- The definition of invoke is to call on someone or something to help or inspire you.
An example of invoke is trying to contact someone who died.
- To invoke is defined as to emotionally ask for something.
An example of to invoke is a charity group asking for money.
- Invoke means to put something to use.
An example of to invoke is to use city code to argue a disagreement with a policeman.
- to call on (God, a god, a saint, the Muses, etc.) for blessing, help, inspiration, support, etc.
- to resort to or put into use (a law, ruling, penalty, etc.) as pertinent: to invoke an article of the UN Charter
- to call forth; cause
- to summon (evil spirits) by incantation; conjure
- to ask solemnly for; beg for; implore: to invoke aid
Origin of invokeMiddle English invoken ; from Middle French invoquer ; from Classical Latin invocare ; from in-, in, on + vocare, to call ; from vox, voice
transitive verbin·voked, in·vok·ing, in·vokes
- To call on (a higher power) for assistance, support, or inspiration: “Stretching out her hands she had the air of a Greek woman who invoked a deity” (Ford Madox Ford).
- To appeal to or cite in support or justification.
- To call for earnestly; solicit: invoked the help of a passing motorist.
- To summon with incantations; conjure.
- To resort to; use or apply: “Shamelessly, he invokes coincidence to achieve ironic effect” (Newsweek).
- Computers To activate or start (a program, for example).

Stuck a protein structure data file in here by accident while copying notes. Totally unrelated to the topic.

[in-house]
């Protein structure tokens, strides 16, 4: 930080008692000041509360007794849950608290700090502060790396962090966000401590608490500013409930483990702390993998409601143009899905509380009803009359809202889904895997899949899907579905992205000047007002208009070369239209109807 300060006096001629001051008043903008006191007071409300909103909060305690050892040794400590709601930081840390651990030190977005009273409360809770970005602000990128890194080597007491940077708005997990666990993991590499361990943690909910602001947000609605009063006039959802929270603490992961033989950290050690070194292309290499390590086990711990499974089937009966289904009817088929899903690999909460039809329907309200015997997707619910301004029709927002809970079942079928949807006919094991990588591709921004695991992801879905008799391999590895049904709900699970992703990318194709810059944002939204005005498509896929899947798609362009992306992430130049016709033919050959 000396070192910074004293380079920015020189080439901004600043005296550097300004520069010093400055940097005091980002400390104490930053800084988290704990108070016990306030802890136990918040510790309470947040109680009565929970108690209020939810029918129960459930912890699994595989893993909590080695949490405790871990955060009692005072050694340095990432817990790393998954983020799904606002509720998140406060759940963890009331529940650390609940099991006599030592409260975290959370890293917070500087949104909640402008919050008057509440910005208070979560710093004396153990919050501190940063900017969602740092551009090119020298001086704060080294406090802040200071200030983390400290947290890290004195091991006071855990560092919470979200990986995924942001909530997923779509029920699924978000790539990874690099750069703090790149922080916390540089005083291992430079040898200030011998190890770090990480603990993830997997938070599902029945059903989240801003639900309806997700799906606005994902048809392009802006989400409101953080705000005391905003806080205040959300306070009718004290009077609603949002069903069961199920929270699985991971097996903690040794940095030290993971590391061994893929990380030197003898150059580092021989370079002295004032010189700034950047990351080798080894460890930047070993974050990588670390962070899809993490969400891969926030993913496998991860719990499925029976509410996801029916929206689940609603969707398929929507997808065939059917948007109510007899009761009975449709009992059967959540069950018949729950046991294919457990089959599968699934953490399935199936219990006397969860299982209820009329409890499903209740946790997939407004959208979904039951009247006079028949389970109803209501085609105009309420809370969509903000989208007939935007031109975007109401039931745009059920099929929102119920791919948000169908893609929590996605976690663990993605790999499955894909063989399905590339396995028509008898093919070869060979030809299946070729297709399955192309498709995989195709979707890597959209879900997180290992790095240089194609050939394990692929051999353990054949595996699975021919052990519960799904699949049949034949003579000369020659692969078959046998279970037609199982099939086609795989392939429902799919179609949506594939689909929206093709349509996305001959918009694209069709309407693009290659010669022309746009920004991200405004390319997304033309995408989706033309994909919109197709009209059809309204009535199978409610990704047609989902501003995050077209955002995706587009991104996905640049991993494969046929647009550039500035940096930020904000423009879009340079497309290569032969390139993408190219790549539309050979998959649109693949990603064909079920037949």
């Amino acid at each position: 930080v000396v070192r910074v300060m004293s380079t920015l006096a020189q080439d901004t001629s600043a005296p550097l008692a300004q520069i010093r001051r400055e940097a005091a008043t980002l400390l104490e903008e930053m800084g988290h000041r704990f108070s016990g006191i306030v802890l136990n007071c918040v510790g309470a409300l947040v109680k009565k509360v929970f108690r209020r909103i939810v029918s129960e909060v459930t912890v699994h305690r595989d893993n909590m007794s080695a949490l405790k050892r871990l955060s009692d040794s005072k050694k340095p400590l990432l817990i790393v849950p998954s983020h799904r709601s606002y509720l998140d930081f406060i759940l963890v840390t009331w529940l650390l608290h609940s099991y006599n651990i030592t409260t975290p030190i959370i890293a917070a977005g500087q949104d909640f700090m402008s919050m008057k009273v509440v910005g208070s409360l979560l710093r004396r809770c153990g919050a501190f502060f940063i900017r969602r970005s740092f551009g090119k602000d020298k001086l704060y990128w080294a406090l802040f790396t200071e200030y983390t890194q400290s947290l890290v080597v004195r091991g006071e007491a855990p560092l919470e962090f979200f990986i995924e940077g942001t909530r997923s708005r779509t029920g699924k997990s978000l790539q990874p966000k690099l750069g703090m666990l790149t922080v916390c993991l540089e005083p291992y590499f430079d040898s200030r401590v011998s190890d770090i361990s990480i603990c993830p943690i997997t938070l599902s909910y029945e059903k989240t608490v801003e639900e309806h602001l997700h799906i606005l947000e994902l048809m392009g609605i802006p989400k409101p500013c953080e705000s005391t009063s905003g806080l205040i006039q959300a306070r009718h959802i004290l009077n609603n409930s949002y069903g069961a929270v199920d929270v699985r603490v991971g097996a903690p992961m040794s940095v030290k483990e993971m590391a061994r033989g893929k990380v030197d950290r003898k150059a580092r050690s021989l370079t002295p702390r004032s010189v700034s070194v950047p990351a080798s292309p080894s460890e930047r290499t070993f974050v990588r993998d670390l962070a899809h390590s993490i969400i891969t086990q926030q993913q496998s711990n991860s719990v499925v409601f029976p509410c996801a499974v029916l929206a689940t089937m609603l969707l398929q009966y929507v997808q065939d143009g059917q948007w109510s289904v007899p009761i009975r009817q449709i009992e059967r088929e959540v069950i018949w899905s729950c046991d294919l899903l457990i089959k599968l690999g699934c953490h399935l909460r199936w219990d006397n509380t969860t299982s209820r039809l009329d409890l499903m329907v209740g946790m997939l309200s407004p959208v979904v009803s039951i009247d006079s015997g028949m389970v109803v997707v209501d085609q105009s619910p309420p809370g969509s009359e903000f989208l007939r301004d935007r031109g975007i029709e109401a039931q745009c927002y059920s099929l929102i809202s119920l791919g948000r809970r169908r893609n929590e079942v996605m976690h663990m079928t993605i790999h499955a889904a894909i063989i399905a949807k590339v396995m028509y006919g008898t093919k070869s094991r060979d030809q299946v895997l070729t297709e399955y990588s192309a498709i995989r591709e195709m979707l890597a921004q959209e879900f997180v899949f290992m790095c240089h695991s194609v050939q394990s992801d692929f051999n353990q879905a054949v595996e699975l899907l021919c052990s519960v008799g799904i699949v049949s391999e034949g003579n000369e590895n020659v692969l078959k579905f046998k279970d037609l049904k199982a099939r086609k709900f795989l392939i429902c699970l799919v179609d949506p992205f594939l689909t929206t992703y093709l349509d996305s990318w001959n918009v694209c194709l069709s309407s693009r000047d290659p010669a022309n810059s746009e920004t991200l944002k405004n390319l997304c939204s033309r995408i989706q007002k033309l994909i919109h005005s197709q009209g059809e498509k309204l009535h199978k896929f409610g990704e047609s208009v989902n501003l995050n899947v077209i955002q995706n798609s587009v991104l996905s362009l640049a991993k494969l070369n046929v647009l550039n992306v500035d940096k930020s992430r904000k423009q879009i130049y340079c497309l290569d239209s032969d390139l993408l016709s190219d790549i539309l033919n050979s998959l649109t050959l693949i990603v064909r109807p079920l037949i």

Origin of invokeMiddle English envoken, from Old French invoquer, from Latin invoc&amacron;re : in-, in; see in–2 + voc&amacron;re, to call; see wekw- in Indo-European roots.
(third-person singular simple present invokes, present participle invoking, simple past and past participle invoked)
- To call upon (a person, especially a god) for help, assistance or guidance.
- To appeal for validation to a (notably cited) authority.
- In certain Christian circles invoking the Bible constitutes irrefutable proof.
- To conjure up with incantations.
- This satanist ritual invokes Beelzebub.
- To bring about as an inevitable consequence.
- Blasphemy is taboo as it may invoke divine wrath.
- To solicit, petition for, appeal to a favorable attitude.
- The envoy invoked the King of Kings's magnanimity to reduce his province's tribute after another draught.
- (computing) To cause (a program or subroutine) to execute.
- Interactive programs let the users enter choices and invoke the corresponding routines.
From Middle English invoken, from Middle French invoquer (=modern French), from Latin invocare (“to call upon”), itself from in- + vocare 'to call'
invoke - Computer Definition
To activate a program, routine, function or process.